Maybe My Love Was Just Right, the new record from Portland, OR musician Matthew Heller, feels like freedom. Like the freedom that comes from letting go; of toxic relationships, of anger, of self-imposed limitations. The record prickles with palpable energy, oscillating between agitation and exhilaration. Daring to seek freedom, from the myriad demons that plague humanity, is terrifyingly thrilling. A sudden lightening of the soul can be downright giddy. The dirty pop-rock of this record, fueled by propulsive rhythm and driving basslines, ignited by tight chords and tighter melodies, feels like that.
When Heller started working with producer Mike Coykendall (M. Ward, She & Him, Bright Eyes), he was in between three different toxic relationships with partners that were abusive, malicious, and habitually cruel. For years he thought the key to writing good songs was to be found within heartbreak and loss. Even though he was writing and recording, something was wrong. Heller was going home from the sessions and breaking down into unrelenting sobs. He tried to hide it from his friends, producers, and bandmates, but eventually, his drummer, saxophonist, and close friend Ian Christensen told him he had to make a change. Heller released a beautiful record called Temple Moon Desire. The record, produced by David Pollock (CAKE, Wild Ones), is imbued with compassion born of tragedy. Spurred to tour by fans and friends, he spent hours, instead of drinking and crying, emailing venues across the US, and booking shows. The Temple Moon Desire Tour was scheduled to start February 1st, 2020 – but the global Covid-19 Pandemic brought that all to a screeching halt. As the Pandemic shut down the music industry, it also shut down the… everything. Heller started thinking about how music could still bring people together during a time of social distancing, facemasks, and hand sanitizer.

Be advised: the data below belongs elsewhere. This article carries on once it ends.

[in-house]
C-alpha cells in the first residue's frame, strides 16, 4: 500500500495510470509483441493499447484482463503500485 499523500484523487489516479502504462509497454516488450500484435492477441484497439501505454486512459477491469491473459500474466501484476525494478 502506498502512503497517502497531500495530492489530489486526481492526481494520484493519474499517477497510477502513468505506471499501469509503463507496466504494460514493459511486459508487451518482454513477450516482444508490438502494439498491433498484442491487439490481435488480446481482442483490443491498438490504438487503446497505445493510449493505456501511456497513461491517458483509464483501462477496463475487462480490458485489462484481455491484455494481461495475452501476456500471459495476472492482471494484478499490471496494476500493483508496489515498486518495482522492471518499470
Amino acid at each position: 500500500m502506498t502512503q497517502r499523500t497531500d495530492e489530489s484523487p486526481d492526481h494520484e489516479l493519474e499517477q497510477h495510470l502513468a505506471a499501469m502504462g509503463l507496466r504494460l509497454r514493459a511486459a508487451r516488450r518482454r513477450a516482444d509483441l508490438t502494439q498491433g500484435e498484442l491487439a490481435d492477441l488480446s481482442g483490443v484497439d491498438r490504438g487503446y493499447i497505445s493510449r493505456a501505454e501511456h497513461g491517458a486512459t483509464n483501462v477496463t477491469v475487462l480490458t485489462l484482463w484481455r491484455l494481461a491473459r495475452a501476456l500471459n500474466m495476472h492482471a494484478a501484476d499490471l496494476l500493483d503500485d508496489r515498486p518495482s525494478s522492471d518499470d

He began writing songs that told the story of the work he was doing to become a better person. Becoming a better person is not always easy, but once Heller took on the challenges of sobriety and clear-mindedness, the outcome was vast and open. Heller knew he had to keep working on music in order to survive the myriad stresses of contemporary reality. He had tracked a bunch of demos with Coykendall and Simon Winestock (David Bowie, Sting, Tears for Fears), and recorded some pristine multis Pollock. He enlisted Katie Buchanan to add some light additional production, but they ended up reproducing an entire record together over the summer of 2020. At one point, Buchanan noticed that the songs created the outline for a story of someone trying to become better. Heller realized, the whole album, every song, from all their different timepoints and origins, where only about one thing; learning to become a better person. He set out on the pacific-rim trail, with only a dog named Sprocket, a guitar, and a small backpack. The burning heat of the desert inspired Heller to burn bright as his truest self. To come out of the closet as a weirdo, to move away from “sensitive guy” and into radical flamboyancy. The chill evenings taught him to cool down and accept the apologies
from those who had hurt him, and to apologize to those he hurt. He vowed to no longer look at events in his life as failures, but as steps slowly inching toward the precipice of nirvana. He realized the desert is far vaster and brighter than he had originally thought, but the more he traveled, the more he felt in charge of his own journey.
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